off the hook


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hook

 (ho͝ok)
n.
1.
a. A curved or sharply bent device, usually of metal, used to catch, drag, suspend, or fasten something else.
b. A fishhook.
2. Something shaped like a hook, especially:
a. A curved or barbed plant or animal part.
b. A short angled or curved line on a letter.
c. A sickle.
3.
a. A sharp bend or curve, as in a river.
b. A point or spit of land with a sharply curved end.
4. A means of catching or ensnaring; a trap.
5. Slang
a. A means of attracting interest or attention; an enticement: a sales hook.
b. Music A catchy motif or refrain: "sugary hard rock melodies [and] ear candy hooks" (Boston Globe).
6. Sports
a. A short swinging blow in boxing delivered with a crooked arm.
b. The course of a ball that curves in a direction away from the dominant hand of the player propelling it, as to the left of a right-handed player.
c. A stroke that sends a ball on such a course.
d. A ball propelled on such a course.
e. In surfing, the lip of a breaking wave.
7. Baseball A curve ball.
8. Basketball A hook shot.
v. hooked, hook·ing, hooks
v.tr.
1.
a. To catch, suspend, or connect with a hook.
b. Informal To snare.
c. Slang To steal; snatch.
2. To fasten by a hook.
3. To pierce or gore with a hook.
4. Slang
a. To take strong hold of; captivate: a novel that hooked me on the very first page.
b. To cause to become addicted.
5. To make (a rug) by looping yarn through canvas with a type of hook.
6. Sports
a. To hit with a hook in boxing.
b. To hit (a golf ball) in a hook.
7. Baseball To pitch (a ball) with a curve.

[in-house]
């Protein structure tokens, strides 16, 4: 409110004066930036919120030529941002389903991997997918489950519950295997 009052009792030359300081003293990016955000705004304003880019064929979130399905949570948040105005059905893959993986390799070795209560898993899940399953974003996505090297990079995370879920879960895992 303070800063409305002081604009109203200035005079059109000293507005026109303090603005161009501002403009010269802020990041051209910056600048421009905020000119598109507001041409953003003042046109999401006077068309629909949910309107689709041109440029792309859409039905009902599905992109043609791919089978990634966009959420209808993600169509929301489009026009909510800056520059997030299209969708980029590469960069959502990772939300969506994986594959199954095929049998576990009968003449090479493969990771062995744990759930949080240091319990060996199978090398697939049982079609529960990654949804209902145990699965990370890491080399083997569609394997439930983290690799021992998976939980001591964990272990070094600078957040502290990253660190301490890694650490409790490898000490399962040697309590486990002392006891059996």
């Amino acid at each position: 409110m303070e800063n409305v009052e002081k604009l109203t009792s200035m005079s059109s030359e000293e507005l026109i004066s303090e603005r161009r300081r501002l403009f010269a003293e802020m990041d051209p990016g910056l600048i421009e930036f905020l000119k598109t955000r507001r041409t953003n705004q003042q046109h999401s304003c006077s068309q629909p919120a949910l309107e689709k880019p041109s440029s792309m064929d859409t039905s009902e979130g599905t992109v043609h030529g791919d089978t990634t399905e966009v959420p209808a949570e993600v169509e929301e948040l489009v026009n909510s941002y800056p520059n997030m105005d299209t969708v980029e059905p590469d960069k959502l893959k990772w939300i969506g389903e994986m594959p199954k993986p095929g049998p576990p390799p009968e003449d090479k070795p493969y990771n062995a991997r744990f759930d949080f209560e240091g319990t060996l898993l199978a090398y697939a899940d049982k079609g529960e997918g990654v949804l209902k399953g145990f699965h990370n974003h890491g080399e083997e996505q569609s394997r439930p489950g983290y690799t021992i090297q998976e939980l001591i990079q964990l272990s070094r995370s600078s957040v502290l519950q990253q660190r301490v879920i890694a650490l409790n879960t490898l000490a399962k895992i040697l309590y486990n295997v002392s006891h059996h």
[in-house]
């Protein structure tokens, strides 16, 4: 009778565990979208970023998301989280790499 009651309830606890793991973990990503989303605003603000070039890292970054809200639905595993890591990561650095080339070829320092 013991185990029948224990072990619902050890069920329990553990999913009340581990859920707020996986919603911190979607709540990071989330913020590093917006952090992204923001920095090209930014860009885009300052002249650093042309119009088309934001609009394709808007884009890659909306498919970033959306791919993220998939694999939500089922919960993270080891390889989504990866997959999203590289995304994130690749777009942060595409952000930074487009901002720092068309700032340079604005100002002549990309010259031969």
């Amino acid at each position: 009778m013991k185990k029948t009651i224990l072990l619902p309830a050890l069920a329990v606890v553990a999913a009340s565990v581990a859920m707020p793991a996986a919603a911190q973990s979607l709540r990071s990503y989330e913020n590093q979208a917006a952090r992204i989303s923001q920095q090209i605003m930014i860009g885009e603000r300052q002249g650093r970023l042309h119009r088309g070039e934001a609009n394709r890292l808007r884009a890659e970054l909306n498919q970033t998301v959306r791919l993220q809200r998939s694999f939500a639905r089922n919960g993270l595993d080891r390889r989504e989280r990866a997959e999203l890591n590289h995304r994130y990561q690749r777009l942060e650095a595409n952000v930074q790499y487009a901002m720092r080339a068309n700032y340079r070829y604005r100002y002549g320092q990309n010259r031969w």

8. Basketball To shoot (a ball) in a hook shot.
9. Sports To impede the progress of (an opponent in ice hockey) by holding or restraining the player with one's stick, in violation of the rules.
v.intr.
1. To bend like a hook.
2. To fasten by means of a hook or a hook and eye.
3. Slang To work as a prostitute.
Phrasal Verb:
hook up
1. To assemble or wire (a mechanism).
2. To connect a mechanism and a source of power.
3. Slang
a. To meet or associate: We agreed to hook up after class. He hooked up with the wrong crowd.
b. To become sexually involved with someone, especially casually.
c. To marry or get married.
Idioms:
by hook or by crook
By whatever means possible, fair or unfair.
get the hook Slang
To be unceremoniously dismissed or terminated.
hook, line, and sinker Informal
Without reservation; completely: swallowed the excuse hook, line, and sinker.
off the hook Informal
Freed, as from blame or a vexatious obligation: let me off the hook with a mild reprimand.
on (one's) own hook
By one's own efforts.

[Middle English hok, from Old English hōc; see keg- in Indo-European roots.]
ThesaurusAntonymsRelated WordsSynonymsLegend:
Adj.1.off the hook - freed from danger or blame or obligation; "I let him off the hook with a mild reprimand"
safe - free from danger or the risk of harm; "a safe trip"; "you will be safe here"; "a safe place"; "a safe bet"
Translations
يُحَرِّرُ من المُشكِلَه او من الإهتياج
z bryndy
af krogen
kimászik